Skip to main content

Turkey trapped between failed Syria policy, Kurds

Turkey’s reluctance to extend full support to Kobani may not be entirely related to the Kurdish issue.
Kurdish civilians march by the Turkish-Syrian border village of Caycara to protest against Islamic State, during a rally in solidarity with the people of the Syrian Kurdish town of Kobani, November 1, 2014.REUTERS/Yannis Behrakis (TURKEY - Tags: CIVIL UNREST MILITARY POLITICS CONFLICT) - RTR4CFSC

What peace means in the context of the Turkish government's negotiations with the Kurds — mainly represented by the Kurdistan Workers Party (PKK) — has been a big mystery since the beginning of these talks over two years ago. Yet, the siege of the Kurdish Syrian town of Kobani by the Islamic State (IS) for over a month has changed the parameters of the negotiations.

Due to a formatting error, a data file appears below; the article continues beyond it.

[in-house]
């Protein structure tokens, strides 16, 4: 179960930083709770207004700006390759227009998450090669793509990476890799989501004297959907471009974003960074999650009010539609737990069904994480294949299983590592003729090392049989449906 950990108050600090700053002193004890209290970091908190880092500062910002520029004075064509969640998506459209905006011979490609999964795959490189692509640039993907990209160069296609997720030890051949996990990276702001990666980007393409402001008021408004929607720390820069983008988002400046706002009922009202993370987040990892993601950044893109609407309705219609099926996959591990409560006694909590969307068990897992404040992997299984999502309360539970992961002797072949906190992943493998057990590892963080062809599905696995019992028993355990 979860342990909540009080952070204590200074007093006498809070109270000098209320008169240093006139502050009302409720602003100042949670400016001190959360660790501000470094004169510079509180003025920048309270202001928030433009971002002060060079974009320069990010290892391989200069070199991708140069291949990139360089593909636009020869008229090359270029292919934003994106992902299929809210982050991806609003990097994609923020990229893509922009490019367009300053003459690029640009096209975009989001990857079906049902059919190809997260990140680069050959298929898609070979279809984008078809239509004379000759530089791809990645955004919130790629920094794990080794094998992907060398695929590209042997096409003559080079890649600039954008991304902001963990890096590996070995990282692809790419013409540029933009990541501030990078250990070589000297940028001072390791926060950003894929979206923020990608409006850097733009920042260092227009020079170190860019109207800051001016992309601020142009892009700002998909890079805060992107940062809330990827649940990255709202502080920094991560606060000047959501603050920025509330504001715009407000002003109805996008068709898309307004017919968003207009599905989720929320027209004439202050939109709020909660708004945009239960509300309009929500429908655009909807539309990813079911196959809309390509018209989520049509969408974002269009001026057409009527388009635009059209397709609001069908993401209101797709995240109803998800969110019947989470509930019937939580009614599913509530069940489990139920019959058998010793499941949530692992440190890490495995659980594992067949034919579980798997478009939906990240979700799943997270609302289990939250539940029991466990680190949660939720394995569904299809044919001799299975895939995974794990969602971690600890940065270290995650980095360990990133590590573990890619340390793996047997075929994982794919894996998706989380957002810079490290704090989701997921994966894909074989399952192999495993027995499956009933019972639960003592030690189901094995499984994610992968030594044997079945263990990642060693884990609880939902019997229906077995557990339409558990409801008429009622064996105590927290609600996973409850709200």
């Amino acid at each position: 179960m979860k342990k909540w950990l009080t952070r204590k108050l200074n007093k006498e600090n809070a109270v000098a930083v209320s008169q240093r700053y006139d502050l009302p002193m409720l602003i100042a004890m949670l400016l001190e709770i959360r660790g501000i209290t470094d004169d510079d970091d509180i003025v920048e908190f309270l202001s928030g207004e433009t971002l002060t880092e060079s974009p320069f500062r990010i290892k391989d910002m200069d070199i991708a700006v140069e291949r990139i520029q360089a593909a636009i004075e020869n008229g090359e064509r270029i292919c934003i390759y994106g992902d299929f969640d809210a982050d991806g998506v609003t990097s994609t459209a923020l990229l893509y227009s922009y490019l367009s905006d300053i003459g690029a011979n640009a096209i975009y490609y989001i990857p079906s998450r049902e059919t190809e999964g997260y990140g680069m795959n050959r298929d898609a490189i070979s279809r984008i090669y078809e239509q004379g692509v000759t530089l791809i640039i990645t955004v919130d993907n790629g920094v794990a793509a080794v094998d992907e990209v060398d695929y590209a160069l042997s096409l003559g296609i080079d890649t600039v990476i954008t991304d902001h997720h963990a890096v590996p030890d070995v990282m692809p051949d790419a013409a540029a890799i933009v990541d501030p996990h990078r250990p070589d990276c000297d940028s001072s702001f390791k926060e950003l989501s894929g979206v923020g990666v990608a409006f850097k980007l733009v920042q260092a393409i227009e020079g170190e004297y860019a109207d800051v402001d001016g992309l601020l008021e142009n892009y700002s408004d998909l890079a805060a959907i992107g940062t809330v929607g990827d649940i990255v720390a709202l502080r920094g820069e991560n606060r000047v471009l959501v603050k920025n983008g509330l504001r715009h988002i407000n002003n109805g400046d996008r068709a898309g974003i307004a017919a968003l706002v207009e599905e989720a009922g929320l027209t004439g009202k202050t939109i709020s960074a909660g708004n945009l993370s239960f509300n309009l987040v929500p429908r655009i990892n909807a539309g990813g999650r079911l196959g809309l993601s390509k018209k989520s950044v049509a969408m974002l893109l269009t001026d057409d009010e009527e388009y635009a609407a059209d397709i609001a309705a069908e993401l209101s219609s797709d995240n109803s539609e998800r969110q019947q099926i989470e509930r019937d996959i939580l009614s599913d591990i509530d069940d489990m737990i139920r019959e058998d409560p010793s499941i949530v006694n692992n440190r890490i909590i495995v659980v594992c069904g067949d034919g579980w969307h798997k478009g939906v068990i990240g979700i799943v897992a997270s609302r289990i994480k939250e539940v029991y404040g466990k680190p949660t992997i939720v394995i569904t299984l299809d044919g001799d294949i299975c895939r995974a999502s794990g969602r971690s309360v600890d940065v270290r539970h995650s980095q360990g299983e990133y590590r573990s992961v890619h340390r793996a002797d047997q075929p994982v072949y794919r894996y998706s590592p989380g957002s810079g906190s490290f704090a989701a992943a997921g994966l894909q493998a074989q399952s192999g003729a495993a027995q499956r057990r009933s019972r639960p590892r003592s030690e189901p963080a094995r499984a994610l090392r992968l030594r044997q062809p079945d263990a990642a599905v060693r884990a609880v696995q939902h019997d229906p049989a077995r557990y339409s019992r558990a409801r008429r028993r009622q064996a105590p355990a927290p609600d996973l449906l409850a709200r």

While Turkish Prime Minister Ahmet Davutoglu insists that the PKK should disarm for the negotiations to advance, the Kurdish side asserts that it would be suicidal for the PKK to quit fighting at this time. The talks came to a halt after the call by the pro-Kurdish People’s Democracy Party (HDP) to bring people to the streets on Oct. 6-7 to protest the government’s refusal to open a corridor from Turkey to Kobani. Although many have found ways to cross over to the Syrian side, the protests on Turkish streets killed 40.

Access the Middle East news and analysis you can trust

Join our community of Middle East readers to experience all of Al-Monitor, including 24/7 news, analyses, memos, reports and newsletters.


Only $100 per year.